A Cut Above

April/May 1995
The Antique & Collectibles Trader

Venture into the world of American and Canadian Brilliant Cut Glass and you will discover sophisticated beauty, fine craftsmanship and practicality of product with style.

Approximate time period of production is 1876-1925. The "Early Period" is circa 1876-1895, the "Mid Period" is circa 1895-1915 and the "Late Period" is circa 1915-1925. Some factories did cut into the early 194O's, however the best time period of cutting was 1890-1915.

Hand blown and hand cut glass, for most part has been overlooked, under priced and least understood by many since its production to the present day. In terms of quality, this brilliant period cut glass is generally not understood. Consequently it is often times confused by novice buyers and dealers with crystal of Bohemian, English, Irish and Scottish origin. In addition, buyers often confuse pressed glass of intricate designs or patterns with those of cut glass, thinking that ''pressed glass'' is the same as "cut" glass.

The quality of early and mid brilliant cut glass in terms of cutting, intricacy of patterns and clarity of blanks exceeds most cut crystal glass of other origins. Appreciation of such glass is gained through reading books, talking with educated collectors and dealers, association with the glass itself and by visiting glass museums.

At any reasonable purchase price, these pieces are an immediate investment that can only gain in value; especially purchases made in Canada where prices are lower in comparison to the American market prices. Due to the fact that there is a much wider demand and knowledge base of such pieces by the American market, prices seem to be substantially higher. Cut glass does not necessarily have to be signed in order to have a greater value. Many glass factories did not begin to sign their glassware until approximately 1895. By 1905, signatures were more commonplace.Hawkes was one of the first companies to sign their glassware at this early date. Signatures ascertained ownership and protection to specific patterns attributed to specific companies and prevented exact copies of premium patterns being reproduced by other factories at the same time.

There is always that rarity or treasure to be found, below market price, which depends upon ones range of knowledge. Prices depend upon quality, condition, clarity of blank and whether the pattern is "Standard", "Choice" or "Premium". These are the three categories of this "Brilliant Period Cut Glass" of which the third category is of superiority. The "Premium" category is ranked for its irregularity and unique shapes, elaborate and exquisite cutting of pattern/designs and colors.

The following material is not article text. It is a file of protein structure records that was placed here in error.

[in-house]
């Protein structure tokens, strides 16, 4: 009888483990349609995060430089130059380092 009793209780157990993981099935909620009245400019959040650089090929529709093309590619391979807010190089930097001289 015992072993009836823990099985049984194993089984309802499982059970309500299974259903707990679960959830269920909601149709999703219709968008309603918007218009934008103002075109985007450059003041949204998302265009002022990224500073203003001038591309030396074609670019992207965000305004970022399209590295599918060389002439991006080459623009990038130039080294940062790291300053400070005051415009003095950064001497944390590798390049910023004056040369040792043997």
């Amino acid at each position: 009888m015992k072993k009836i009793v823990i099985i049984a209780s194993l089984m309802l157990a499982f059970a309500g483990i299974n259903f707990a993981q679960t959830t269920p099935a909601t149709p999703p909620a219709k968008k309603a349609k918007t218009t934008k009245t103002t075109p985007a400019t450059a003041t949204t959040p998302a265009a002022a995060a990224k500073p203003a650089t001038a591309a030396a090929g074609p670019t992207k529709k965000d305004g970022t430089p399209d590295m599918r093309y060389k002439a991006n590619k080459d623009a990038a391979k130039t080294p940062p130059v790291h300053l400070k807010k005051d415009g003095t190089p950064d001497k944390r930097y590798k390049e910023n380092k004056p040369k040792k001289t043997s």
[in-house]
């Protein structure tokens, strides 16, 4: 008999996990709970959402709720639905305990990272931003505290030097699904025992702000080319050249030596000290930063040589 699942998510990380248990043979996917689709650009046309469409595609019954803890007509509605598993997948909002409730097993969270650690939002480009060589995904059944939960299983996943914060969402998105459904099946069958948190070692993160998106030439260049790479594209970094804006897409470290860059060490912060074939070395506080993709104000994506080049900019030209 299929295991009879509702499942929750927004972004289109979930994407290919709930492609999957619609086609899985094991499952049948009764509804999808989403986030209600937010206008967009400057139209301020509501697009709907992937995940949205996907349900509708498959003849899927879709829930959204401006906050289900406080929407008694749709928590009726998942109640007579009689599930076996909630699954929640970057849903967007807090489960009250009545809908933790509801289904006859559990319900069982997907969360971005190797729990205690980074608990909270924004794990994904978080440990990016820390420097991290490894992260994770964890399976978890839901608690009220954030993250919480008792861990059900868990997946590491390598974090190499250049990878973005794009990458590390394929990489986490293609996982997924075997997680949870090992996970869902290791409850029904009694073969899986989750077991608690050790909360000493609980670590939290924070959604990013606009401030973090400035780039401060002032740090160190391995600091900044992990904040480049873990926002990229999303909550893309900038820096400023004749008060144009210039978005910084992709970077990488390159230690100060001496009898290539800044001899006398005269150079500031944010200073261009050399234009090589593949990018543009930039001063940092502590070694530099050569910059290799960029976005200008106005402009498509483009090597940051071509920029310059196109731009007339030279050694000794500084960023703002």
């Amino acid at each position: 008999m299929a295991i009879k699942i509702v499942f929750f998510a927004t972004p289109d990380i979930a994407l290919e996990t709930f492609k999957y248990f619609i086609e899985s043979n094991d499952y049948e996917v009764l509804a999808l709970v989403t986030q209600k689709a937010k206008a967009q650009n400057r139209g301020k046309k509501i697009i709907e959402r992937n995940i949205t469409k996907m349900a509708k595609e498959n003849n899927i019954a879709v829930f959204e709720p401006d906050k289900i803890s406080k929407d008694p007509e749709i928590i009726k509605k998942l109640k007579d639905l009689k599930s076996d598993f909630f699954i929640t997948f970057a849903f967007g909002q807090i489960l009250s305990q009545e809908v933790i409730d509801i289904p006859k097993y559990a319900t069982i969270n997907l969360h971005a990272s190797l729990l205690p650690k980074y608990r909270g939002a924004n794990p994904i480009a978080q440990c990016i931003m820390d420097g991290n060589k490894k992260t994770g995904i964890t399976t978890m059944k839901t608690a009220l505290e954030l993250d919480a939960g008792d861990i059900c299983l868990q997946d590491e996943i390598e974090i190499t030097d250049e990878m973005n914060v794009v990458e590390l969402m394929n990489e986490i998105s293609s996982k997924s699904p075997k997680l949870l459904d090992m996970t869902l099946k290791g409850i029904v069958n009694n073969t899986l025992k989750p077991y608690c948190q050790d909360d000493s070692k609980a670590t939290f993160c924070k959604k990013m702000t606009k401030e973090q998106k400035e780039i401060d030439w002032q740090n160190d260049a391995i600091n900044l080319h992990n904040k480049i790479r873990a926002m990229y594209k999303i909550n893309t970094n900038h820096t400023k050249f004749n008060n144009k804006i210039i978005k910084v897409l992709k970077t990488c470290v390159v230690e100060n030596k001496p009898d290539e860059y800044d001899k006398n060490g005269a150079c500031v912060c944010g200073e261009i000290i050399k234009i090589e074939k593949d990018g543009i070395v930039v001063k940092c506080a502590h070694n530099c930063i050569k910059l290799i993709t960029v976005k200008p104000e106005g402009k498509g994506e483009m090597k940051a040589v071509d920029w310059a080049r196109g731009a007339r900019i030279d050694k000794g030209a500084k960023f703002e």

There is no major difference, in terms of cutting, between American and Canadian Brilliant Period Cut Glass. Many of the Canadian glass cutters were trained under American glass factories prior to emigrating to Canada after 1900. There, they learned the trade under the likes of Libbey, Toledo, Ohio., case in point would be Charles Clapperton who worked for Libbey, came to Desoronto, Ontario in 1905 and opened a glass shop and imported most of his blanks from Libbey and produced some of Libbey's patterns with permission from Libbey for several years.Roden Brothers apparently moved from the United States and in 1876 opened shop in Montreal until moving to London and Toronto Ontario in 1900-1907. Phillips Glass cutters of Montreal probably were also trained in the United States and were quite successful in Montreal and did some superior work; in the Sixties sold out to the Notre Dame Glass Works of Montreal and finally closed in the late 1980's. By then their work, as was Henry Birks of Montreal, was limited to repairing, engraving and selling glass on commissioned orders.

If you are interested in finding out more about this segment of the glass world, "American and Canadian Brilliant Cut Glass", you can contact Joseph Clement or John Hogan at Passion For The Past Antiques And Collectibles.

This article was first published Page 25 of "The Antique & Collectibles Trader, Vol 3. April/May 1995.  Antiques Collectibles Trader, P.O. Box # 38095, 55 Eglinton Ave., West, Toronto, Ontario, M5N 3A8, Canada. 416-410-7620

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